When I first started getting pregnant 17+ long years ago, I took it as a given that I would breastfeed. Of course I would nurse my kids! Breast was best, the formula companies were evil cabals poisoning our planet, and breastmilk is free. I had friends who breezily nursed their children, in public even, lifting a shirt and popping the baby on her boob like it was the easiest and coolest thing in the world.
Then I gave birth, tried to nurse my son, and was met with the most blinding, horrific pain I’d ever experienced (that pain has since been trumped by my horrific homebirth). But I kept at it, and at it, until day 4 when I cracked. “I can’t do this,” I told my mother that night. “If this is what it’s supposed to feel like to breastfeed, the human race would have died out long ago.”
My mother, still working as a principal then, was horrified. “Oh you don’t want to bottlefeed,” she said in her stern teacher voice. “It’s such a pain to prepare bottles, so much effort!”
“Effort I can withstand,” I told her. “Torture I can’t.”
So we prepared a bottle for my son who guzzled that thing like there was no tomorrow. My milk had not yet come in; as a first time mom I didn’t know this was abnormal, and I realize now the poor thing was likely dehydrated and extraordinarily hungry in the name of “breast is best.”
I continued to give him bottles through the next day. This irked my husband who kept harrumphing: “But what about BRAIN DEVELOPMENT?” (Back then they still thought breastmilk increased child IQ, until they figured out smarter women choose to breastfeed, thus their kids are genetically inclined to be smart like mom.) But I kept with my line: If that was what breastfeeding is supposed to feel like, the human race would have died out long ago.
That night (this is day five by now) my milk finally came in. Something in my head clicked. “Let’s try this again,” I told myself. I took off my shirt and sat with my son in the quiet dark, gritting my teeth, and put him on my breast. He nursed, and it hurt like hell, but not quite the hell of the previous days. And this time, unlike every other time, I could hear him swallowing milk.
I quit the formula and continued to nurse him for more than a year. I then nursed my second child for 18 months. And so on. With my fourth daughter I developed recurring mastitis, but I kept nursing because breast is best and every time I tried to wean her I got mastitis from the build up of milk. One time, my fever got so high I hallucinated (which I wrote about in my Wake Up post). This went on for 14 long months while I was bedridden every few weeks with raging fevers. It was so debilitating I had to ration how many times I walked up or down the stairs of our small home. I was only 30 years old but fully expected all this misery and constant infirmity to eventually kill me. I remember lying in the bathtub one time, feverish and in agony with yet another bout of mastitis, asking god to finally take me.
But I kept nursing the babies as they came. I really didn’t know how else to feed a squalling newborn (formula feeding seemed so complicated: what kind of formula? how much? what kind of bottle?) and I still believed there had to be some health benefit to nursing, even though by that point all my kids had eczema and two have severe asthma. Breastfeeding supposedly reduces the risk for both.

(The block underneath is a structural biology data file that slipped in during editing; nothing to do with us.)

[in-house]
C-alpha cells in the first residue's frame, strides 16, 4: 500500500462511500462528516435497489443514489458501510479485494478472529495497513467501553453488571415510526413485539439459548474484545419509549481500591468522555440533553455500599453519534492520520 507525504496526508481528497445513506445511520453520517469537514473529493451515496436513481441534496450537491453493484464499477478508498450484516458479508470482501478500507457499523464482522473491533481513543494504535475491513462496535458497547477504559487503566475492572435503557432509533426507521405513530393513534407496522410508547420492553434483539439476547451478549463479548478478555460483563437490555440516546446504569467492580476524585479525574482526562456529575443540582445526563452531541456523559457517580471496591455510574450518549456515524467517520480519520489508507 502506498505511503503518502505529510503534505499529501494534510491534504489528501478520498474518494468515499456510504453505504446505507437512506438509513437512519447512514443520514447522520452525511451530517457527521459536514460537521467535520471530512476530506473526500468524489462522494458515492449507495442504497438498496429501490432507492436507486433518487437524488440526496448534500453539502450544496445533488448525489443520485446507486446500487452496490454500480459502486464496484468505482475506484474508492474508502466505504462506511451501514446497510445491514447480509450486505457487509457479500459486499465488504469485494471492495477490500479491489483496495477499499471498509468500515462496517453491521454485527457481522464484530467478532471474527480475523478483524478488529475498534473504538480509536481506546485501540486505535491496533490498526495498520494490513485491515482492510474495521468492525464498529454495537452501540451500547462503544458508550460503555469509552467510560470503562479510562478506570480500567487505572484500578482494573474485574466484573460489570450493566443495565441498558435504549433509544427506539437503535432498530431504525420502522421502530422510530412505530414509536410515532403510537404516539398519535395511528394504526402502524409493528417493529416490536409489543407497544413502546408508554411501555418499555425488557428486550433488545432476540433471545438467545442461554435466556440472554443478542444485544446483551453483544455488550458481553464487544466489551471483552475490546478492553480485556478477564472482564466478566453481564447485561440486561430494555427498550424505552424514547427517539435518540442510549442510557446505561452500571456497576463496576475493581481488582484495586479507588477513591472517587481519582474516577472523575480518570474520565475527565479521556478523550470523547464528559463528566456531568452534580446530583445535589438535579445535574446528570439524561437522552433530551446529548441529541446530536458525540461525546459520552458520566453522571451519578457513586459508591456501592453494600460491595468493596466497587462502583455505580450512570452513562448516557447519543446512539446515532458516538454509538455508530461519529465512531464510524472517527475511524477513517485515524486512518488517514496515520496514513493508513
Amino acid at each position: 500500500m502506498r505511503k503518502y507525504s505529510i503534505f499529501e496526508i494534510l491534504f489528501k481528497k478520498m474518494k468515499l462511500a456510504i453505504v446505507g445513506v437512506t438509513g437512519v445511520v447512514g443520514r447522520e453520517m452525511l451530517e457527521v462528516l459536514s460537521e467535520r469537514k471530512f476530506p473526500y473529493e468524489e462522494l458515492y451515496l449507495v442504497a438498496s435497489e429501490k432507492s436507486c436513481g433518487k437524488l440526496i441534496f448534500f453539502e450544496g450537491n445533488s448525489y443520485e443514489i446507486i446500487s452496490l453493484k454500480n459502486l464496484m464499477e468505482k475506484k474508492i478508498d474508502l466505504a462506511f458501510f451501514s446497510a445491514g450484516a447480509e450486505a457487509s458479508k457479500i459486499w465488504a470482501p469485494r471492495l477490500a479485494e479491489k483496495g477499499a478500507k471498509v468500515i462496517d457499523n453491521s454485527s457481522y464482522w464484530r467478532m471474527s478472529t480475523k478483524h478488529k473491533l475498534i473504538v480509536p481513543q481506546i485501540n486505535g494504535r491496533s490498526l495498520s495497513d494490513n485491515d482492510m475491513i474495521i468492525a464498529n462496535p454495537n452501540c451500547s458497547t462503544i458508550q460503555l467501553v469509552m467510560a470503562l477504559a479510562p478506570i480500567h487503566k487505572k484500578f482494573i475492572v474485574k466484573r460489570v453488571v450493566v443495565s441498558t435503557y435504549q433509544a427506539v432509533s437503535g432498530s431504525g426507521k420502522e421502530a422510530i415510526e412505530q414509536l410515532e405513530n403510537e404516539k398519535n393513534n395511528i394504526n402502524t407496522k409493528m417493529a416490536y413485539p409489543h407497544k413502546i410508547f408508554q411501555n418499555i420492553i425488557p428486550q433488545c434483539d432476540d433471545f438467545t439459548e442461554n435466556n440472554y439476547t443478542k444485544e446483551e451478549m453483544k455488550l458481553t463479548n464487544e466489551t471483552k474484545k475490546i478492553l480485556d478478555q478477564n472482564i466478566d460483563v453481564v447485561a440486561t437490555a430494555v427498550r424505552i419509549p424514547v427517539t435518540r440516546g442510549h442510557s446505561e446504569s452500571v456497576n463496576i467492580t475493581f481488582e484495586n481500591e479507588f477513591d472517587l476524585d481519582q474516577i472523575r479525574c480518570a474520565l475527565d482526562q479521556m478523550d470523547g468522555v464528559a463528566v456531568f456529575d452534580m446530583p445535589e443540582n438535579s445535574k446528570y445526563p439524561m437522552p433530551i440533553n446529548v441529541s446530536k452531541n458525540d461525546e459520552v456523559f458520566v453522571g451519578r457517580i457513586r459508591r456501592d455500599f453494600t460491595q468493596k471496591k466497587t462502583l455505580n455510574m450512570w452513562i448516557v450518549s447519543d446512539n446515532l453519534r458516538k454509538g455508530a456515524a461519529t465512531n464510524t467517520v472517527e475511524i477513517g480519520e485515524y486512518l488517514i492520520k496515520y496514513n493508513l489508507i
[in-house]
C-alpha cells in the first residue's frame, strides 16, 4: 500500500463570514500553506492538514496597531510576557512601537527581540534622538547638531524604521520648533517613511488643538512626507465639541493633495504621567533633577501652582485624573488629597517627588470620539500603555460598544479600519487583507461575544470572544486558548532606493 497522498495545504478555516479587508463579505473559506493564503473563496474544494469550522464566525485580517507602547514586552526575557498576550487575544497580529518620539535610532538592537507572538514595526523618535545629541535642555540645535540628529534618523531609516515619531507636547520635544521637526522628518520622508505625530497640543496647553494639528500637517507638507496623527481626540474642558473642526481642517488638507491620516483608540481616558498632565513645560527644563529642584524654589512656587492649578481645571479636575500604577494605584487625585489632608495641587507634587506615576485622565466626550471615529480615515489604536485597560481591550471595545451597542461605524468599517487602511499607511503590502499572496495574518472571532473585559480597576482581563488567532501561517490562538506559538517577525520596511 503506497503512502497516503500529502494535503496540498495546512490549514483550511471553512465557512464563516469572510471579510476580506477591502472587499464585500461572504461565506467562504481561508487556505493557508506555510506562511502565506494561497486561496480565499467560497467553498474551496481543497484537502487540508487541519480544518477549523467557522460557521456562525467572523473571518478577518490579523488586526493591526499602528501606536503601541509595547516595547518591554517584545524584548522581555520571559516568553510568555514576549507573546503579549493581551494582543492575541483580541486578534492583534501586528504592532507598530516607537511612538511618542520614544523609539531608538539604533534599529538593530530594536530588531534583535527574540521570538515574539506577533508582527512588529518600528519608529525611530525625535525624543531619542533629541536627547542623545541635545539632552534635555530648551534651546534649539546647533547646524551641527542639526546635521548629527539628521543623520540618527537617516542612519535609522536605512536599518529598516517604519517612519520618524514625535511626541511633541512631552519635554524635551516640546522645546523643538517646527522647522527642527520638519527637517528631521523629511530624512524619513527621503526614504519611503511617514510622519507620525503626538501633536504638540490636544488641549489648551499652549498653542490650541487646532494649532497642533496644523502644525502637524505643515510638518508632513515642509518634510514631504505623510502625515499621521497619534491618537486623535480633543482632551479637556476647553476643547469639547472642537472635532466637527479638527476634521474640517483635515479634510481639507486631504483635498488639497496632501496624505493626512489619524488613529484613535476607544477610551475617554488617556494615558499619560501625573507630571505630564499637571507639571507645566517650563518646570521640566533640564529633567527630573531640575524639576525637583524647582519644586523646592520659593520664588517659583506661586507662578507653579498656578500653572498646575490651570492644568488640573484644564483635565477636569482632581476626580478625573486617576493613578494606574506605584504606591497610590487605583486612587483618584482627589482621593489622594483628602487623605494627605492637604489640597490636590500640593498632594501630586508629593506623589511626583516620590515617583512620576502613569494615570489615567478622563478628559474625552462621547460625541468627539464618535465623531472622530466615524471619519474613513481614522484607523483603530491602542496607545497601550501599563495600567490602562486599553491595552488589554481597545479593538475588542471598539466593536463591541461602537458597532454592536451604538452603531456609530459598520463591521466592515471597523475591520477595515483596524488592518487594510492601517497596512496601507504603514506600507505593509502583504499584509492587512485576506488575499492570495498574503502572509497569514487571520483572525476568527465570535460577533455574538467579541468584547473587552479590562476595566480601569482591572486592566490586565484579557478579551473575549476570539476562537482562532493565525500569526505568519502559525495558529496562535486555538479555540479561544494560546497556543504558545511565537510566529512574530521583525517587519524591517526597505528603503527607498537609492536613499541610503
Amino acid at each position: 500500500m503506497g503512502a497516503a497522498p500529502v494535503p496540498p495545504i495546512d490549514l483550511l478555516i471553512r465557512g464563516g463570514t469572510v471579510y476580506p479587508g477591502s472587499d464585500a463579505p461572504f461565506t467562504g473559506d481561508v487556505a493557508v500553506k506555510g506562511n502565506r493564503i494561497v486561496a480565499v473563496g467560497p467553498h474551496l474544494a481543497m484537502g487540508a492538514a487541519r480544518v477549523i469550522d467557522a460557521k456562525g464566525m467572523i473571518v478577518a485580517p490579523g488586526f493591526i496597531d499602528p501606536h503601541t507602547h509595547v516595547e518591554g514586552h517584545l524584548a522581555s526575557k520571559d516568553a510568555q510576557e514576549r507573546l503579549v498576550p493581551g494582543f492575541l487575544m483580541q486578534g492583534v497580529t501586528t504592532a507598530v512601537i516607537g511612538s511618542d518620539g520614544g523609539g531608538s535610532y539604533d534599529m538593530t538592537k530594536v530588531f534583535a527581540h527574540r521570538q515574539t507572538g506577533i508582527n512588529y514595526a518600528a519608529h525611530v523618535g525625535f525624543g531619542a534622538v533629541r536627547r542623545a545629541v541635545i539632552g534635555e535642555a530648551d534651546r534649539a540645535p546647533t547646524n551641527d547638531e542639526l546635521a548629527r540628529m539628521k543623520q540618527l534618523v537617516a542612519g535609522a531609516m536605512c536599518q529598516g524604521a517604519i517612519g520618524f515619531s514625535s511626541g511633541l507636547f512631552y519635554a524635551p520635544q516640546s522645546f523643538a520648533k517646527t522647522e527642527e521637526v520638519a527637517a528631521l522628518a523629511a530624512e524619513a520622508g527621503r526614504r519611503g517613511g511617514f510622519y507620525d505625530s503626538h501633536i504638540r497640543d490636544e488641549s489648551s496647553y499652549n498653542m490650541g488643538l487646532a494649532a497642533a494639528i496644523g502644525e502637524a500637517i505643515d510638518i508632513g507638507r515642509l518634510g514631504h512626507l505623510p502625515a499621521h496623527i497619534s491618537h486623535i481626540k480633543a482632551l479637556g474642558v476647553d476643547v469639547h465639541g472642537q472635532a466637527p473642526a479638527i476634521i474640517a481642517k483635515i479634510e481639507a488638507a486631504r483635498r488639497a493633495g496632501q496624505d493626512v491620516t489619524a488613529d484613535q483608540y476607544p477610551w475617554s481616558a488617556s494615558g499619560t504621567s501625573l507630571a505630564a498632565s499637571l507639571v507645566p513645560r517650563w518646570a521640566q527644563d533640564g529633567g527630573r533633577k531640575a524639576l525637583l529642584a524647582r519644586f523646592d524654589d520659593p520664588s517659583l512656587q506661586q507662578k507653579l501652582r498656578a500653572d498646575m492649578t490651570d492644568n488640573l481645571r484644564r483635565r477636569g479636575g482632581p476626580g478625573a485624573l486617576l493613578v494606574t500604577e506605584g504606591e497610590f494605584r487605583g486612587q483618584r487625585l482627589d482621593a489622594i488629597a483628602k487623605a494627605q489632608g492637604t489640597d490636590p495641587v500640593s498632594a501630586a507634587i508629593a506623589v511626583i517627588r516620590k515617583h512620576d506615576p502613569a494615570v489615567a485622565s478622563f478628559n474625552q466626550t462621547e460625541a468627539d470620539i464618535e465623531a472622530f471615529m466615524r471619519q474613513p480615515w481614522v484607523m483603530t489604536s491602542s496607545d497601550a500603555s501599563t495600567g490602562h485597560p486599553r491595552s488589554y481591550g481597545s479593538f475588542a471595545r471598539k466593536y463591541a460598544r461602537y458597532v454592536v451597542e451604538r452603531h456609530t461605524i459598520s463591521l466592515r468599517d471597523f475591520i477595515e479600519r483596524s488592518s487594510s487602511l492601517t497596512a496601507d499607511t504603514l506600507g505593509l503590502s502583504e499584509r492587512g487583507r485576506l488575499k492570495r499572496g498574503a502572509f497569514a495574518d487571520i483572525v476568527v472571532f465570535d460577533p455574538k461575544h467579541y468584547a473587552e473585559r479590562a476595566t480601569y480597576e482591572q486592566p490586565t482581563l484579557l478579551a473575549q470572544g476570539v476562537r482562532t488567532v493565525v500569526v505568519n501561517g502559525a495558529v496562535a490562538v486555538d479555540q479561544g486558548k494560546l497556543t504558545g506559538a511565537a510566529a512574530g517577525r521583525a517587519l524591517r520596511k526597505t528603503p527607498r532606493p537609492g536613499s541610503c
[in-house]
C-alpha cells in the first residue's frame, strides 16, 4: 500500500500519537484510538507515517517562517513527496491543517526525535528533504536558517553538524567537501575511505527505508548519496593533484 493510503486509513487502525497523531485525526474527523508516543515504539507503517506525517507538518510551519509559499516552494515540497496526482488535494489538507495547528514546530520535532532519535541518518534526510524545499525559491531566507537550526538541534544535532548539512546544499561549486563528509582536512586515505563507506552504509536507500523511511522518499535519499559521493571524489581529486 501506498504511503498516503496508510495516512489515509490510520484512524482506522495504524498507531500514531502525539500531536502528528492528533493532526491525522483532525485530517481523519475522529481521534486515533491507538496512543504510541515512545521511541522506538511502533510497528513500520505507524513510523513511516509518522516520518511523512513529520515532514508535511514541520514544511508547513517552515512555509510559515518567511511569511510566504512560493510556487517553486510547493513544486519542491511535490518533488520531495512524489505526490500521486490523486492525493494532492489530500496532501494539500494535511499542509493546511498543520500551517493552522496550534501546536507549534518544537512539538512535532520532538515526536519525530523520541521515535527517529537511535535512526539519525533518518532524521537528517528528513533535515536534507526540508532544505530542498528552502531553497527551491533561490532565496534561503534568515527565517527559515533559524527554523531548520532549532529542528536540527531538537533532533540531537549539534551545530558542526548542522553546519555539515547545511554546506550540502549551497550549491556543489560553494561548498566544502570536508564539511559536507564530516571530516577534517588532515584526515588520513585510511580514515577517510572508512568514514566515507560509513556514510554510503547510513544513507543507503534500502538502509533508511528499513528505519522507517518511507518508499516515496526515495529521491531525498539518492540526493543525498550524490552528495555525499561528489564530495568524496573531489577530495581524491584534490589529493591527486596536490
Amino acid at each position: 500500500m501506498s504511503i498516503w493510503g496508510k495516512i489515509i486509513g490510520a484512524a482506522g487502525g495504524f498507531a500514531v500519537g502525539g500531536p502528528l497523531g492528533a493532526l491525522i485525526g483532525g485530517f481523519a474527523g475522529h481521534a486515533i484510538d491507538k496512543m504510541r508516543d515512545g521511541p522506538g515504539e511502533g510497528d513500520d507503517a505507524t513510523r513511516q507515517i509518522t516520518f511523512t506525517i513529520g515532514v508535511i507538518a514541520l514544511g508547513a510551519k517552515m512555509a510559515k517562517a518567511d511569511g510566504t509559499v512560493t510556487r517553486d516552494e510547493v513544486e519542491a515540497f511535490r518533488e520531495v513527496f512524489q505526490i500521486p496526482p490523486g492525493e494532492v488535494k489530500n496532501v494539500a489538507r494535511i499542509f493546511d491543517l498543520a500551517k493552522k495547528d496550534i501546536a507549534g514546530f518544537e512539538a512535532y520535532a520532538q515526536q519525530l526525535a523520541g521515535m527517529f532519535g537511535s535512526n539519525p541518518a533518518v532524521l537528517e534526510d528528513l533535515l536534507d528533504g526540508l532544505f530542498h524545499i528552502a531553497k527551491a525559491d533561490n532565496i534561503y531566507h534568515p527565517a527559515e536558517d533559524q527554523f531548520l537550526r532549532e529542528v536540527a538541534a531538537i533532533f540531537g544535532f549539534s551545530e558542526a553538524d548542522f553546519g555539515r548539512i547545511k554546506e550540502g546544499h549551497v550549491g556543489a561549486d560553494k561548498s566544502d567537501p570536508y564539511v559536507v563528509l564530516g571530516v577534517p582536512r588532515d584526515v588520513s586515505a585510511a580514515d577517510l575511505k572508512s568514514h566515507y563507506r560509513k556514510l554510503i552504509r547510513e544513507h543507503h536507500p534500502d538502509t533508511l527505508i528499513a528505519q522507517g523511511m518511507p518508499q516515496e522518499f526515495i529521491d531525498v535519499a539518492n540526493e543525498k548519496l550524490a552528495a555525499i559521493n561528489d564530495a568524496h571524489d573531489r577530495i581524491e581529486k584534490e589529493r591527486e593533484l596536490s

In her article The Case Against Breastfeeding Hanna Rosin describes her “aha” moment when she realizes she’s been had by the “breast is best” brigade. Sitting in the pediatrician’s office she reads an article that breastfeeding may not, in fact, reduce the risk of obesity in children. She’s stunned, and realizes her years of breast-based efforts to keep her kids lean and mean may have been for naught.
My own “aha”moment came when I researched drinking during pregnancy. I was flabbergasted to find a study showing children of women who drank moderately during pregnancy actually had higher IQs than the children of mothers who abstained completely. I realized then that just like breastfeeding mothers are smarter (in our culture anyway), drinking mothers probably have higher IQs- being willing to think for themselves, researching the subject- and their children are genetically prone to inherit their intelligence. It was all a lie; breast was not necessarily best, yet I had spent 17 years and immeasurable physical anguish pouring human milk into the guts of my offspring.
But this is where the mommy brain kicks in. For whatever reason, I don’t mind. I’m ok with it, and I’m still nursing my newborn son. To quote Rosin:
My best guess is something I can’t quite articulate. Breast-feeding does not belong in the realm of facts and hard numbers; it is much too intimate and elemental. It contains all of my awe about motherhood, and also my ambivalence. Right now, even part-time, it’s a strain. But I also know that this is probably my last chance to feel warm baby skin up against mine, and one day I will miss it.
Yeah, that sums it up nicely. It’s something that can’t be articulated. When it’s not agonizingly painful or making you sick as a dog, breastfeeding is beautiful, ancient, and visceral. I remember one night those many 17 years ago where I sat up in bed with my son to my breast, and I had the haunting realization that untold women for untold centuries had been sitting up at night doing this very same act and feeling the very same emotions welling up and through them. It gave me goosebumps I was staggered by the weight of it as my son glugged down milk. It didn’t matter who he would become, it didn’t matter even who we were; we were mother and child in the most basic act of sustenance known to man.